adaptor and the grounding cable

We just moved into an old house. We found a 2-to-3 prong adaptor with a coiled wire going through the window frame, and connected to a metal pipe outside. See picture.

I tested it with a LED socket tester, it says everything is correct and grounded. But it looks sketchy to me, I don't understand why the coils, or if this is is really going to be safe. What do you think?

As you can see on the pic, I installed a GFCI adaptor (yellow thing) on top of the 2-to-3 prong adaptor. I'd like to believe that with that, even if the sketchy grounding wire were to not do its job, the GFCI would trip and save the day. Would also love confirmation of that please.

  • Not real sure about UL and what other paper documents would say, but to be safe and protected from gradient voltages the ground wire from the adapter would need to be connected to the same grounding electrode system that serves the electrical "Service". – NoSparksPlease Jan 5 at 5:09
  • Is that an extension cord coming out of the wall? GFCI or not that is not safe. If the pipe is at the entrance to the house it should be bonded and then it would comply with code. As the electrode system is the first 5’ not enough info to know but that part may be code compliant. #6 wire doesn't have to be protected but it should be attached to the structure. – Ed Beal Jan 5 at 15:35

I don't know if it's "safe" or not... that's a word that means different things to different people.

But I'd say your wiring is a hack, and should be fixed. The "grounding wire" is supposed to connect back to the source of the power, not just "the ground".

Despite popular notions, electricity wants to return to its source, not the ground. The ground wire is there to attach anything with a metal exterior to a low resistance path back to the electrical source so if a live wire touches it, the breaker will trip instead of remaining live and potentially electrocuting someone.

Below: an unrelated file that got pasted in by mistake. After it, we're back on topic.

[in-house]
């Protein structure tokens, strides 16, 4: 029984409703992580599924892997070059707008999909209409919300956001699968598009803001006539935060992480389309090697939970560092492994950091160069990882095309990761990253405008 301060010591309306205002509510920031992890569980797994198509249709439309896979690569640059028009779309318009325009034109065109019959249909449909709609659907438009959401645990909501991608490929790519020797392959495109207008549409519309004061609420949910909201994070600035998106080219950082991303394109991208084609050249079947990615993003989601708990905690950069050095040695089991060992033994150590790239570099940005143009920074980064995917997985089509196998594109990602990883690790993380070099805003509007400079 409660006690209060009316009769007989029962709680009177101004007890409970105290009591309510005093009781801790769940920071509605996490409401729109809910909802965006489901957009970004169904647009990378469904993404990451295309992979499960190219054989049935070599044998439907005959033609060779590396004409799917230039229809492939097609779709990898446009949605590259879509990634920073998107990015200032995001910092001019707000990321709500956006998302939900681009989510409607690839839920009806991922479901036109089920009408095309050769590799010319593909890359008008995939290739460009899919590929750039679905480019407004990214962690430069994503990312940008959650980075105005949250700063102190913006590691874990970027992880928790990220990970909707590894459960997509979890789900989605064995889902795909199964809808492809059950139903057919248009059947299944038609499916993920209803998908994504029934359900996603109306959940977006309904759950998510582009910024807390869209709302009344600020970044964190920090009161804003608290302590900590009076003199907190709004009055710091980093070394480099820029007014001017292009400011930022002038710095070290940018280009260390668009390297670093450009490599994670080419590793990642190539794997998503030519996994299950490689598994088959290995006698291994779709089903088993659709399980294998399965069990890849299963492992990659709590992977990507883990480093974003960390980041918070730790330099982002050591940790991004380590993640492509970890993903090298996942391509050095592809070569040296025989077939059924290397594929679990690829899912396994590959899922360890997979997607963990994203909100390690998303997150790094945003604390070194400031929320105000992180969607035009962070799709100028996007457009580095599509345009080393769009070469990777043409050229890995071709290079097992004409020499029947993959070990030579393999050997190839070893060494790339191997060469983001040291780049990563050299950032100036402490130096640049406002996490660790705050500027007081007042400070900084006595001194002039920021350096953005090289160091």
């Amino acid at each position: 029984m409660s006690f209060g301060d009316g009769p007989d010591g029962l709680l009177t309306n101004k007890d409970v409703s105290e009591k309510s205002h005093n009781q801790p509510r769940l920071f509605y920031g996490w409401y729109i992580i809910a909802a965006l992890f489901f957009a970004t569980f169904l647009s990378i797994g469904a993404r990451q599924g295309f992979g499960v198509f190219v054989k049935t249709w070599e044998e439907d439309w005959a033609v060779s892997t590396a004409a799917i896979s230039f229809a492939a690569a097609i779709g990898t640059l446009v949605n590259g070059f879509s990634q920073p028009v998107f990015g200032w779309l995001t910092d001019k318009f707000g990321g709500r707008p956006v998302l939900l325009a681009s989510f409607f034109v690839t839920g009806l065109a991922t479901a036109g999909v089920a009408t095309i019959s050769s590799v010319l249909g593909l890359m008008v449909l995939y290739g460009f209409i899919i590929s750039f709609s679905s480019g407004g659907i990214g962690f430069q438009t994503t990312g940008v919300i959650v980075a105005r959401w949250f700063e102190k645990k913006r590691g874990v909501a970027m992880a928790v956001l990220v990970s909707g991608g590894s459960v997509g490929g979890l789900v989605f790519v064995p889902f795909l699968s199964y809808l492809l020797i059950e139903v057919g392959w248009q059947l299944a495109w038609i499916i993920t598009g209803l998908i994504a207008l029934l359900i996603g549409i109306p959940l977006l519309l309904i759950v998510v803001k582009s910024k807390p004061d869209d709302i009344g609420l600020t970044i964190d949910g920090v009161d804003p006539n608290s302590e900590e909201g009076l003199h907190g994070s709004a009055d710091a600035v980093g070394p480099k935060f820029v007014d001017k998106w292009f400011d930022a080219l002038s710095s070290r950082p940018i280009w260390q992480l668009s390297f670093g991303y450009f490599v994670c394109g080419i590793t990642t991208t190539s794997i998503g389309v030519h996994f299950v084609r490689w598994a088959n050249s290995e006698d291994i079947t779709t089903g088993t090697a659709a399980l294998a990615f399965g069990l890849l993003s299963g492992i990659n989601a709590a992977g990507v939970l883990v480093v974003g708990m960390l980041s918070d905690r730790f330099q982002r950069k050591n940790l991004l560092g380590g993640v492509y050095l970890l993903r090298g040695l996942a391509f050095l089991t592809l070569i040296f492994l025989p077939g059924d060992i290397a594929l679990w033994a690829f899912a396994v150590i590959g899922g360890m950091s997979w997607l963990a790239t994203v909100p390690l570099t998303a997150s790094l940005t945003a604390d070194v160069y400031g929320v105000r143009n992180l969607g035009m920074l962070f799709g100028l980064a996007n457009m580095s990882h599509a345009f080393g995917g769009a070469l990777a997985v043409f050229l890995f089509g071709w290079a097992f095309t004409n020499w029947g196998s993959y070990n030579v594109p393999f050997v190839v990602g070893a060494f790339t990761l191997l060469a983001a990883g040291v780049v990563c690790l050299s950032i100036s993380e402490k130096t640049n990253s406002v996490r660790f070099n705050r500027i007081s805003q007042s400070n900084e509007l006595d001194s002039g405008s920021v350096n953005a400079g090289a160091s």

Does that pipe outside connect back to your panel (thus to the neutral wire coming into your house)? I don't know... maybe? Maybe it is today, but maybe tomorrow you hire a plumber and that replace a section of pipe with PEX.

Your GFCI hookup likely makes things a bit safer, but it seems a bit impermanent, and hackish to me. Someone staying at your house could easily remove it because it's in the way, etc, and then you're back to having a strange, possibly false ground wire. You should likely replace your setup with a GFCI outlet, and remove the weird hack wire. The NEC code allows you to do this.

Alternatively, you could just disconnect the whole weird contraption, and have a two prong outlet with no ground. You couldn't hook up any three prong equipment to it, but a lot of electrical equipment is 2 prong only, so this isn't terrible. This option is likely a bit more dangerous than putting in a GFCI, but is a bit safer than the weird hack you have now.

  • Steve see 250.130.C , not enough info to know at this point , yes it looks like a hack but the heavy copper connected to a water pipe at the entrance of a house would comply with 250.50 , also use caution when linking old documents for example in October of 14 my state was just adopting the 14 code many states were still on the 11 code and earlier, for example today I checked the 2020 NEC adoption map and only 6 states have adopted it and we are in 2021. The approval to run a separate grounding conductor was just recently approved by the NEC. – Ed Beal Jan 5 at 15:51